Bankrupt drugmaker Insys Therapeutics Inc. secured confirmation in Delaware on Thursday for a Chapter 11 liquidation and recovery trust that could initially make $160 million available for victims of an opioid epidemic whose potential claims could climb into the billions.
Boston-based HarbourVest Partners, working with Debevoise & Plimpton, has closed its latest fund after receiving $2.61 billion from limited partners, with plans to target private equity, growth equity and venture capital investments in businesses based in North America, the firm said Thursday.
Liberty Mutual on Wednesday urged the Third Circuit to uphold the dismissal of a mail-order pharmacy's putative class action accusing the insurer of refusing to cover topical pain-relief creams as an alternative to more abuse-prone opioid pills.
The Fifth Circuit on Wednesday came under withering fire from health care trade groups and bipartisan economic scholars at the U.S. Supreme Court for ducking a decision on the Affordable Care Act's constitutionality.
An attorney for a coalition of states challenging the merger of T-Mobile and Sprint on Wednesday made a final pitch to the New York federal judge, saying that consumers across the country risk paying billions of dollars more for wireless services if the proposed deal goes through.
The attorneys who used to represent a whistleblower failed Tuesday to get a Florida federal judge to disqualify the whistleblower’s new attorneys in their fight over a cut of the attorney fee award in a $350 million deal with biotech company Shire Pharmaceuticals PLC.
GlaxoSmithKline argued in court Wednesday to prevail on simply a paper record in the first trial in a multidistrict case over whether the company's anti-nausea medication Zofran caused birth defects, claiming a California mother cannot show she wouldn't have taken Zofran anyway, even with a birth defect warning.
The First Circuit has affirmed a Massachusetts federal court's decision to toss a proposed class action accusing Mercedes-Benz of covering up a "catastrophic" radiator defect, saying the driver who filed the suit completely failed to reckon with the fact that his claims are time-barred.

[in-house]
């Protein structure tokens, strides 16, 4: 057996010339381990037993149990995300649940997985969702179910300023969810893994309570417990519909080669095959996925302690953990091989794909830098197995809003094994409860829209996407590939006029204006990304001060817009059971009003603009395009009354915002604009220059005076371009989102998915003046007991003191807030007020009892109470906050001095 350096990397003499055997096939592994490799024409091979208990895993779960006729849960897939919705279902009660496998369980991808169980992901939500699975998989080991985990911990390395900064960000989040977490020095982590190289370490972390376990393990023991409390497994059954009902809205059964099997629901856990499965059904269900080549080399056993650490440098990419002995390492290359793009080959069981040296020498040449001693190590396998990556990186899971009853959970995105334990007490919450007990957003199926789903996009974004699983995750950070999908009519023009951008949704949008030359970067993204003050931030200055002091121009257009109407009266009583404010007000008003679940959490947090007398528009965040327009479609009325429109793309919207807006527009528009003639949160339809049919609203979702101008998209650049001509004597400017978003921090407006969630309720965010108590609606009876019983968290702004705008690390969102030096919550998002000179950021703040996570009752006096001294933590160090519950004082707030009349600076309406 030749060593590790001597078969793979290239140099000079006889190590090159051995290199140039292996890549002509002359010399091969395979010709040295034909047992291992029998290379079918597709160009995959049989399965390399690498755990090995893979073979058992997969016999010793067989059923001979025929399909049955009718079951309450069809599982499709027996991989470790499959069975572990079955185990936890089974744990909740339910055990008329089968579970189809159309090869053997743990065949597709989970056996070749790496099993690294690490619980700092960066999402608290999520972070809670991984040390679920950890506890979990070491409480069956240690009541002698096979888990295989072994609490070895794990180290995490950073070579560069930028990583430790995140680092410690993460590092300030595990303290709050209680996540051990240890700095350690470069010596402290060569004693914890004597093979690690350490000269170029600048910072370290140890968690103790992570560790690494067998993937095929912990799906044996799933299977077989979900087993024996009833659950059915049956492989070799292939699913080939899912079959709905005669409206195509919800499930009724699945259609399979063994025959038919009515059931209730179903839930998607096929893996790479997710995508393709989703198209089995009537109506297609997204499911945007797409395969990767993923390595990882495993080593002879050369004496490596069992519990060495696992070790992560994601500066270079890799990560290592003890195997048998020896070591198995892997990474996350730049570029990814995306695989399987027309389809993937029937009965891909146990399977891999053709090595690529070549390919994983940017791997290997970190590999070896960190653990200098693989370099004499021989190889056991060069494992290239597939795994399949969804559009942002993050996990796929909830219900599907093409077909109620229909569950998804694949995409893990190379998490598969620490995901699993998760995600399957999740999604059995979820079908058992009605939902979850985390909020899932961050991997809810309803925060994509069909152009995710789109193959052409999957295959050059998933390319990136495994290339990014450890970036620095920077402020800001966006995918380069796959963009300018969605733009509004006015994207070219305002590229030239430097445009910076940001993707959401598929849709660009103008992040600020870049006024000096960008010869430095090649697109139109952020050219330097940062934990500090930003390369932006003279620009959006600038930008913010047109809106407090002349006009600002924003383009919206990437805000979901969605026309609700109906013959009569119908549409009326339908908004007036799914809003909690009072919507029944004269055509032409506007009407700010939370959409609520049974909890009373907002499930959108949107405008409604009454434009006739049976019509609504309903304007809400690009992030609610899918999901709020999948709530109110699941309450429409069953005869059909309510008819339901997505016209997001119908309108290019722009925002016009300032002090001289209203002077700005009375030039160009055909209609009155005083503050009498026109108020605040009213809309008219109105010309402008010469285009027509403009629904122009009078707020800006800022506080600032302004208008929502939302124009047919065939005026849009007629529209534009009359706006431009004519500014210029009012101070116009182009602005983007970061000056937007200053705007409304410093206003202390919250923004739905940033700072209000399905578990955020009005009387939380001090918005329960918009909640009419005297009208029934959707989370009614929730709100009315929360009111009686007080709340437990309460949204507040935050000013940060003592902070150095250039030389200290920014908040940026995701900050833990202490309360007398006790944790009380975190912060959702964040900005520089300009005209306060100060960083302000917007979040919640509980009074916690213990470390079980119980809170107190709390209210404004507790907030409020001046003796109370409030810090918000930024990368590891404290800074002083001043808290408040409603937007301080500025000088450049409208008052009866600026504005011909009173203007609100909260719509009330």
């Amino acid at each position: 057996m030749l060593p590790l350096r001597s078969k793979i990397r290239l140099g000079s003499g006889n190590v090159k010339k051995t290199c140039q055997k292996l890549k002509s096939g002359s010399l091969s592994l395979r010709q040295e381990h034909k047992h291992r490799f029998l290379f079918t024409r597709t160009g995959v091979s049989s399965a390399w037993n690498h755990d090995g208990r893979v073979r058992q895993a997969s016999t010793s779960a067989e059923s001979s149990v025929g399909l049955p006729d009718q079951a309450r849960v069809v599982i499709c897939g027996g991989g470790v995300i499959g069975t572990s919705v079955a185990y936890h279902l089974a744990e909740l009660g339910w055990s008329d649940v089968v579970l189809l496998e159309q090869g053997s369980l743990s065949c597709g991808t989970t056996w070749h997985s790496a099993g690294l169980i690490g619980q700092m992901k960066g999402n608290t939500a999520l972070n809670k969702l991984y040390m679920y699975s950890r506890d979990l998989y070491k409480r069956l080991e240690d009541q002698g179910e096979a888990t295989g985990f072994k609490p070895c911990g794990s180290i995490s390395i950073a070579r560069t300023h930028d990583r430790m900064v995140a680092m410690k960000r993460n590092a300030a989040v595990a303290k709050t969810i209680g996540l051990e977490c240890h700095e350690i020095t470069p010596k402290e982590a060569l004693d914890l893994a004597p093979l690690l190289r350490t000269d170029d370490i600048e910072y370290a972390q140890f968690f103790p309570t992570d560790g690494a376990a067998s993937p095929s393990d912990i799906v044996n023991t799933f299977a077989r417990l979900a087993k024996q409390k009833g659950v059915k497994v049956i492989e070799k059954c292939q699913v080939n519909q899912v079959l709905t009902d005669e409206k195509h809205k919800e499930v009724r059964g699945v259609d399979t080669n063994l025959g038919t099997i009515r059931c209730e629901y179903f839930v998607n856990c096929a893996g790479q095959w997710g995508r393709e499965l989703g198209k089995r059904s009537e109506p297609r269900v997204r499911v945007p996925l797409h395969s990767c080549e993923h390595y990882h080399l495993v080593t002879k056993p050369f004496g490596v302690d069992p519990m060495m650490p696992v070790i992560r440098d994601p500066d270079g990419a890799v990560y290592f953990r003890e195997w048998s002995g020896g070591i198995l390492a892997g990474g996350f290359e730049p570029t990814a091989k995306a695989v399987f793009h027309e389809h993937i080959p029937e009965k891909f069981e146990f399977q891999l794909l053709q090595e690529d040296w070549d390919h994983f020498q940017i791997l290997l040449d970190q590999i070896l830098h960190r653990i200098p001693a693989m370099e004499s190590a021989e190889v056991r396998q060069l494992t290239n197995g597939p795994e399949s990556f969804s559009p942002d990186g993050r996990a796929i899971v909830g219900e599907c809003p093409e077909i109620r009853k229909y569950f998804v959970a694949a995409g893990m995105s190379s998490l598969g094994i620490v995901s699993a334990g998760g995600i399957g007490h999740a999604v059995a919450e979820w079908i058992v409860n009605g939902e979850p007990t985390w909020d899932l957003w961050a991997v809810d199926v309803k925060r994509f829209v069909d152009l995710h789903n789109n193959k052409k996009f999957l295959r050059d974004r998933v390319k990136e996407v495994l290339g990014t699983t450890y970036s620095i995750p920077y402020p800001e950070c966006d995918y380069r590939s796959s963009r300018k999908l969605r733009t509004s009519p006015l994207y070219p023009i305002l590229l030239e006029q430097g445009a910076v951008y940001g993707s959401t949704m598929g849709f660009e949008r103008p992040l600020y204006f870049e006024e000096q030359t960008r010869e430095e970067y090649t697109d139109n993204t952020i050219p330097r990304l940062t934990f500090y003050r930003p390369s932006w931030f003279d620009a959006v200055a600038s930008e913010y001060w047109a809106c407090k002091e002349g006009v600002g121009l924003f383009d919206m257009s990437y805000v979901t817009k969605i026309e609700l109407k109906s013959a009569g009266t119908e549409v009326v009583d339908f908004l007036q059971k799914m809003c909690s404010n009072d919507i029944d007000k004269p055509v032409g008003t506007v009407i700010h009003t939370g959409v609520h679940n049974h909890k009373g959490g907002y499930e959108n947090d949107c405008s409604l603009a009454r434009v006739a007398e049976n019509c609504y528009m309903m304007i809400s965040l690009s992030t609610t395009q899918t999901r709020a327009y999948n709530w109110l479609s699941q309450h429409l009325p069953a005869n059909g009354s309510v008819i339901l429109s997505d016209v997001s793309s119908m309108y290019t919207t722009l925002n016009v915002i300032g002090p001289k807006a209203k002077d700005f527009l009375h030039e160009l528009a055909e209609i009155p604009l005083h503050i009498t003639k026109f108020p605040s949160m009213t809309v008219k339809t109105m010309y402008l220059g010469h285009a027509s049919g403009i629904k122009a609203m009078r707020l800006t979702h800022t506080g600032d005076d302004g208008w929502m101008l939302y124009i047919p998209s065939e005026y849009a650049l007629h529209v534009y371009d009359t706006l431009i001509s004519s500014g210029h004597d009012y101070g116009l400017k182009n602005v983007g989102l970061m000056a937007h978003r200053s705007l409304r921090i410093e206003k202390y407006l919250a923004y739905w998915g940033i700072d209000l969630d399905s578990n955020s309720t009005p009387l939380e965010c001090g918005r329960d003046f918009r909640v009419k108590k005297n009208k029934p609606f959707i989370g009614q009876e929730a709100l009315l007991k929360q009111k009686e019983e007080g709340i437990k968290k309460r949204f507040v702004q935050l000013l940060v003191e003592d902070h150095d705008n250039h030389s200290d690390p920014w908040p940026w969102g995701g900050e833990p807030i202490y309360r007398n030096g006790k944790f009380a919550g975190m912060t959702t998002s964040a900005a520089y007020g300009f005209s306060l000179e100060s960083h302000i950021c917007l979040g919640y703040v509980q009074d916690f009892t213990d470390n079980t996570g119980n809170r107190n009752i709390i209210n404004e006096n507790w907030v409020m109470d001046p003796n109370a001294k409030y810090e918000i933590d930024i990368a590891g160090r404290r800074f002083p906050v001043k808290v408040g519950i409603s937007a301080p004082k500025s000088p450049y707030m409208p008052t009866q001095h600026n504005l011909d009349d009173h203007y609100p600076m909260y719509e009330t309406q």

A Connecticut federal judge on Wednesday signed off on General Electric Co.'s agreement to pay microwave buyers up to $300 apiece for microwave doors allegedly prone to shattering, in a deal that could reach more than $20 million in total.
U.S.-based Liberty Insurance said Wednesday it will pull its commercial liability and commercial property business from Ireland but said it remains committed to the Irish market.
This year, federal lawmakers and regulators are considering plans to restrict employers’ use of noncompete agreements, the Ninth Circuit is debating whether California law bars businesses from restraining each other, and judges are expected to grapple with new state reforms on restrictive covenants. Here, Law360 looks at key developments noncompete attorneys ought to be aware of.
If the U.S. Supreme Court decides to hear Peterson v. Linear Controls, its decision could resolve a circuit split and redefine the scope of Title VII's discrimination protections, say attorneys at Sullivan & Cromwell.
During the last 10 years, the need to embrace change was fundamental for law firms, and that change affected associates in many ways — most, but not all, for the better, says Brad Kaufman, co-president of Greenberg Traurig.